Crate & Barrel Honors the Architecture of the Flatiron District

4 Min Read

By Bart Boehlert

With a thoughtful and successful restoration of an historic nineteenth century cast iron building, the Crate & Barrel store that was previously located at Broadway and Houston has moved to a new open and airy Flatiron District retail space. After the demise of Bed Bath and Beyond and near demise of ABC Carpet & Home, the new Crate & Barrel New York City flagship store—located at 881 Broadway at the corner of East 19th Street—is a welcome addition to the neighborhood, offering a stylish selection of home accessories, furnishings, bedding, and decor.

For the new 2,300 square feet, two-floor flagship, the Crate & Barrel in-house architecture and design team carefully preserved the original character of the Victorian building. Previously the space was an outpost of ABC Carpet & Home, which filed for bankruptcy in 2021 and was bought by a consortium of rug importers. Originally, the building was home to the Arnold Constable and Co. department store and known as the "Palace of Trade."

Arnold Constable and Co. in 1894 stretching from Broadway to Fifth Avenue. King's Photographic Views of New York (copyright expired)

Arnold Constable and Co. began as a small dry goods store on Front Street in lower Manhattan in 1825 before moving to Canal Street, and then up to Broadway and 19th Street into a new building in 1868. Designed by architect Griffith Thomas, the majestic marble facade features a rhythmic arrangement of stacked, tall arched windows topped by a romantic two-story mansard roof inspired by French Second Empire architecture popular in Paris at the time. In 1876, the store extended west, stretching all the way from Broadway to Fifth Avenue, creating what was noted to be one of the largest business establishments in the world.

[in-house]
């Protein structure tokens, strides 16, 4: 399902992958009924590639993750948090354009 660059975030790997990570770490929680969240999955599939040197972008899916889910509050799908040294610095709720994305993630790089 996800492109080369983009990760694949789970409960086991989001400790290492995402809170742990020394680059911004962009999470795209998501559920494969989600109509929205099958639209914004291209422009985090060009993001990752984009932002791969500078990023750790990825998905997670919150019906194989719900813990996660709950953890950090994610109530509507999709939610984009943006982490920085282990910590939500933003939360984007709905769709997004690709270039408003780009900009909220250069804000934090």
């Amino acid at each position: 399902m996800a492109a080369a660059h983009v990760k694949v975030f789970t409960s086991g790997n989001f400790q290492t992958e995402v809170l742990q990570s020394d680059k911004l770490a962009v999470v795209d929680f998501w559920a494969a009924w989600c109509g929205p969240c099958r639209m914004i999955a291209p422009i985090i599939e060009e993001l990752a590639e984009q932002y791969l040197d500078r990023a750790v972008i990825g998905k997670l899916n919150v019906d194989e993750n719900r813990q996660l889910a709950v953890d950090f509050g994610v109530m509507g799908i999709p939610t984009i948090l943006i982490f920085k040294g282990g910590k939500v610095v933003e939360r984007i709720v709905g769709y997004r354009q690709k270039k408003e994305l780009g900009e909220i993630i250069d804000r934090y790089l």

The two-story, French-style mansard roof at 881 Broadway

The store's fine European goods, including gowns by the House of Worth, French china, and imported silks, attracted the ladies of the Vanderbilt, Morgan, Carnegie, and Astor families. Mary Lincoln was a customer. Arnold Constable and Co. was one of the first pioneer stores in the neighborhood, which became known at the "Ladies Mile Historic District," marked roughly by 24th Street to 15th Street and Park Avenue South to the Avenue of the Americas. In this neighborhood, which was designated a historic district by the New York City Landmark Preservation Commission in 1989, the ladies of the "carriage trade" arrived by horse-drawn carriages to shop at iconic American department stores, including Bergdorf Goodman, Tiffany &  Co, and Lord & Taylor.

Interior of the Crate & Barrel store. Photo by Bart Boehlert

Now Crate & Barrel continues the tradition of destination shopping with its new flagship, which merges the classic building with clean, modern style. Inspired to offer beautiful and durable products for the home at affordable prices, Crate & Barrel was first founded by Gordon and Carole Segal in Chicago in 1962 and acquired in 2011 by the Otto Group, a German-based e-commerce conglomerate. Inside the new flagship, tall unadorned windows bring in natural light, and the super-high ceiling creates a soaring space. Slim, elegant, original neoclassic columns were preserved, and the floor was opened up with a staircase to the lower level.

 The first floor with a view down to the lower level. Photo by Bart Boehlert

Within the store, 30 designers on staff help customers with their decorating needs. The pretty botanical shop offers an assortment of dried botanicals for do-it-yourself arrangements or arranging by an expert. Downstairs features the retailer's largest kids and baby department. Throughout the store, a sense of spaciousness and calm invites the customer to linger and enjoy the setting.  In a natural palette of neutrals and whites, the well-edited and uncluttered space shows how good design can create a serene and peaceful feeling.